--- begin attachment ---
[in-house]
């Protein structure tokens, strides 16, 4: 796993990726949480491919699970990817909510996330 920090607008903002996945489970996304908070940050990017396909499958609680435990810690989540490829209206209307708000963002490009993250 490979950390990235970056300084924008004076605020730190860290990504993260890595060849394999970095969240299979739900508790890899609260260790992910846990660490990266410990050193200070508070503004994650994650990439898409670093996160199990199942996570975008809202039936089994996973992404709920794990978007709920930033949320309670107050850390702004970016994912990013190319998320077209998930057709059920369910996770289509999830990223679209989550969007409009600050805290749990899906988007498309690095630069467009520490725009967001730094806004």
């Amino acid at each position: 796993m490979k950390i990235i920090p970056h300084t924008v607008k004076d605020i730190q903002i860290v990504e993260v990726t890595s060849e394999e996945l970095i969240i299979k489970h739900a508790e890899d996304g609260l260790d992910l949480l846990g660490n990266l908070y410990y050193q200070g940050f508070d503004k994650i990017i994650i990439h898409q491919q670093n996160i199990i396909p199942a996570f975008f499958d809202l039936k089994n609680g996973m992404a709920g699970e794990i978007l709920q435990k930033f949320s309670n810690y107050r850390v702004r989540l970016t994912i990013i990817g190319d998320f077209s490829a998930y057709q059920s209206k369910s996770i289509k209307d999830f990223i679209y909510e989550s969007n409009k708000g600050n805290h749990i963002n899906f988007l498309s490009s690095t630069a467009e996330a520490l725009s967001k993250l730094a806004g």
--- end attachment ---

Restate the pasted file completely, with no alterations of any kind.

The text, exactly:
[in-house]
């Protein structure tokens, strides 16, 4: 796993990726949480491919699970990817909510996330 920090607008903002996945489970996304908070940050990017396909499958609680435990810690989540490829209206209307708000963002490009993250 490979950390990235970056300084924008004076605020730190860290990504993260890595060849394999970095969240299979739900508790890899609260260790992910846990660490990266410990050193200070508070503004994650994650990439898409670093996160199990199942996570975008809202039936089994996973992404709920794990978007709920930033949320309670107050850390702004970016994912990013190319998320077209998930057709059920369910996770289509999830990223679209989550969007409009600050805290749990899906988007498309690095630069467009520490725009967001730094806004």
């Amino acid at each position: 796993m490979k950390i990235i920090p970056h300084t924008v607008k004076d605020i730190q903002i860290v990504e993260v990726t890595s060849e394999e996945l970095i969240i299979k489970h739900a508790e890899d996304g609260l260790d992910l949480l846990g660490n990266l908070y410990y050193q200070g940050f508070d503004k994650i990017i994650i990439h898409q491919q670093n996160i199990i396909p199942a996570f975008f499958d809202l039936k089994n609680g996973m992404a709920g699970e794990i978007l709920q435990k930033f949320s309670n810690y107050r850390v702004r989540l970016t994912i990013i990817g190319d998320f077209s490829a998930y057709q059920s209206k369910s996770i289509k209307d999830f990223i679209y909510e989550s969007n409009k708000g600050n805290h749990i963002n899906f988007l498309s490009s690095t630069a467009e996330a520490l725009s967001k993250l730094a806004g």